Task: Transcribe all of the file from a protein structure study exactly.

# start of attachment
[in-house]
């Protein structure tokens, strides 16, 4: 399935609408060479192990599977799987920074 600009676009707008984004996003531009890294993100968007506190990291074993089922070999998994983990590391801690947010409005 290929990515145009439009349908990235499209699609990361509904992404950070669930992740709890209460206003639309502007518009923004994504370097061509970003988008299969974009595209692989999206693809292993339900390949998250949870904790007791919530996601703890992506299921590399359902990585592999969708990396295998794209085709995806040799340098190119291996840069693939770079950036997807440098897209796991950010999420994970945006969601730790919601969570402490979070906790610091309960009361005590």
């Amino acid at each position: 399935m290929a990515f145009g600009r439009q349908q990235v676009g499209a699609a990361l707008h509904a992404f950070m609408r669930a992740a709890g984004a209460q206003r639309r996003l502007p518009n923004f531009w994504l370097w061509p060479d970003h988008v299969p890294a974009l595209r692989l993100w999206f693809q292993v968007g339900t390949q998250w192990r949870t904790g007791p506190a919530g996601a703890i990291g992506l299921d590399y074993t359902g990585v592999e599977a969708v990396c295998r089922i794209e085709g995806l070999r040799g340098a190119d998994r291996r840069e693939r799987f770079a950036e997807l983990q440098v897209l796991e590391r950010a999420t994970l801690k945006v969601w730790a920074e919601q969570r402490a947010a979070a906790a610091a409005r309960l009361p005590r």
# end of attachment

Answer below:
[in-house]
């Protein structure tokens, strides 16, 4: 399935609408060479192990599977799987920074 600009676009707008984004996003531009890294993100968007506190990291074993089922070999998994983990590391801690947010409005 290929990515145009439009349908990235499209699609990361509904992404950070669930992740709890209460206003639309502007518009923004994504370097061509970003988008299969974009595209692989999206693809292993339900390949998250949870904790007791919530996601703890992506299921590399359902990585592999969708990396295998794209085709995806040799340098190119291996840069693939770079950036997807440098897209796991950010999420994970945006969601730790919601969570402490979070906790610091309960009361005590």
């Amino acid at each position: 399935m290929a990515f145009g600009r439009q349908q990235v676009g499209a699609a990361l707008h509904a992404f950070m609408r669930a992740a709890g984004a209460q206003r639309r996003l502007p518009n923004f531009w994504l370097w061509p060479d970003h988008v299969p890294a974009l595209r692989l993100w999206f693809q292993v968007g339900t390949q998250w192990r949870t904790g007791p506190a919530g996601a703890i990291g992506l299921d590399y074993t359902g990585v592999e599977a969708v990396c295998r089922i794209e085709g995806l070999r040799g340098a190119d998994r291996r840069e693939r799987f770079a950036e997807l983990q440098v897209l796991e590391r950010a999420t994970l801690k945006v969601w730790a920074e919601q969570r402490a947010a979070a906790a610091a409005r309960l009361p005590r």